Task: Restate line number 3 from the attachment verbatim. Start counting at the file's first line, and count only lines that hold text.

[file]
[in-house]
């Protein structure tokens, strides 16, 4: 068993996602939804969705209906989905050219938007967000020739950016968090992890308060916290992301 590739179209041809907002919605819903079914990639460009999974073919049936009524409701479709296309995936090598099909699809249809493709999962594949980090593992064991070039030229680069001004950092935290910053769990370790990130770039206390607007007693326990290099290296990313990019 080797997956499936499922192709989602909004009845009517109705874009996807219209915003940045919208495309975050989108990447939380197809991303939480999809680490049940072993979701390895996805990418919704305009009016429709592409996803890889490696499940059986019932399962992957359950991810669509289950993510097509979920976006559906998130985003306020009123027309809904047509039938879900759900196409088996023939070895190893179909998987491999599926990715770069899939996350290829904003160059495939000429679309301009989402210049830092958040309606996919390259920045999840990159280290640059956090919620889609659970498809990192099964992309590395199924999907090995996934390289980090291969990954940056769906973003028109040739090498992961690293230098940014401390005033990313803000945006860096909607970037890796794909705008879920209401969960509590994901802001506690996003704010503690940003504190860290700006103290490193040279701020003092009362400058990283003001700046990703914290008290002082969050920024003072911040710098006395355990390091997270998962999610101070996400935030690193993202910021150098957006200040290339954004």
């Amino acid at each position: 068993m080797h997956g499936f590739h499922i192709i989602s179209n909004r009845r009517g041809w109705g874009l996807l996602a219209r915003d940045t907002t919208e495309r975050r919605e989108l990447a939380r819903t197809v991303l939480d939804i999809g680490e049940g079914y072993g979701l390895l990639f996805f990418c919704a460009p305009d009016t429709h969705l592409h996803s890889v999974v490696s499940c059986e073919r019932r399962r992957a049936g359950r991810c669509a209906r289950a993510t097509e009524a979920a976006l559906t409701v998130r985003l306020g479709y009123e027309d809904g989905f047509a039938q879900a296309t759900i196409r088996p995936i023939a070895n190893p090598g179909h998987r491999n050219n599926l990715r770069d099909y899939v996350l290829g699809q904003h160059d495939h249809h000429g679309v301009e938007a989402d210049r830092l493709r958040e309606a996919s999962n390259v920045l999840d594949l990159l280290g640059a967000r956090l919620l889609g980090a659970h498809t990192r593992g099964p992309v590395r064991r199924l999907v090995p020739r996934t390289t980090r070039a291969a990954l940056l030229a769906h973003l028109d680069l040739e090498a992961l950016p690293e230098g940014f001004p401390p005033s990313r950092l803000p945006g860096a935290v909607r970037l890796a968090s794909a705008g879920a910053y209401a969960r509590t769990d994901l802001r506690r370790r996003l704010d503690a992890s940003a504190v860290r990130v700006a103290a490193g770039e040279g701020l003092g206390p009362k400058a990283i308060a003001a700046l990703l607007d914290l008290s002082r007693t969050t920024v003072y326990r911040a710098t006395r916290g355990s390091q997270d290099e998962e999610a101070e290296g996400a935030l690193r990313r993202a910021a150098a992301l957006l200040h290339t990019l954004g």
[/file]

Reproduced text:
């Amino acid at each position: 068993m080797h997956g499936f590739h499922i192709i989602s179209n909004r009845r009517g041809w109705g874009l996807l996602a219209r915003d940045t907002t919208e495309r975050r919605e989108l990447a939380r819903t197809v991303l939480d939804i999809g680490e049940g079914y072993g979701l390895l990639f996805f990418c919704a460009p305009d009016t429709h969705l592409h996803s890889v999974v490696s499940c059986e073919r019932r399962r992957a049936g359950r991810c669509a209906r289950a993510t097509e009524a979920a976006l559906t409701v998130r985003l306020g479709y009123e027309d809904g989905f047509a039938q879900a296309t759900i196409r088996p995936i023939a070895n190893p090598g179909h998987r491999n050219n599926l990715r770069d099909y899939v996350l290829g699809q904003h160059d495939h249809h000429g679309v301009e938007a989402d210049r830092l493709r958040e309606a996919s999962n390259v920045l999840d594949l990159l280290g640059a967000r956090l919620l889609g980090a659970h498809t990192r593992g099964p992309v590395r064991r199924l999907v090995p020739r996934t390289t980090r070039a291969a990954l940056l030229a769906h973003l028109d680069l040739e090498a992961l950016p690293e230098g940014f001004p401390p005033s990313r950092l803000p945006g860096a935290v909607r970037l890796a968090s794909a705008g879920a910053y209401a969960r509590t769990d994901l802001r506690r370790r996003l704010d503690a992890s940003a504190v860290r990130v700006a103290a490193g770039e040279g701020l003092g206390p009362k400058a990283i308060a003001a700046l990703l607007d914290l008290s002082r007693t969050t920024v003072y326990r911040a710098t006395r916290g355990s390091q997270d290099e998962e999610a101070e290296g996400a935030l690193r990313r993202a910021a150098a992301l957006l200040h290339t990019l954004g």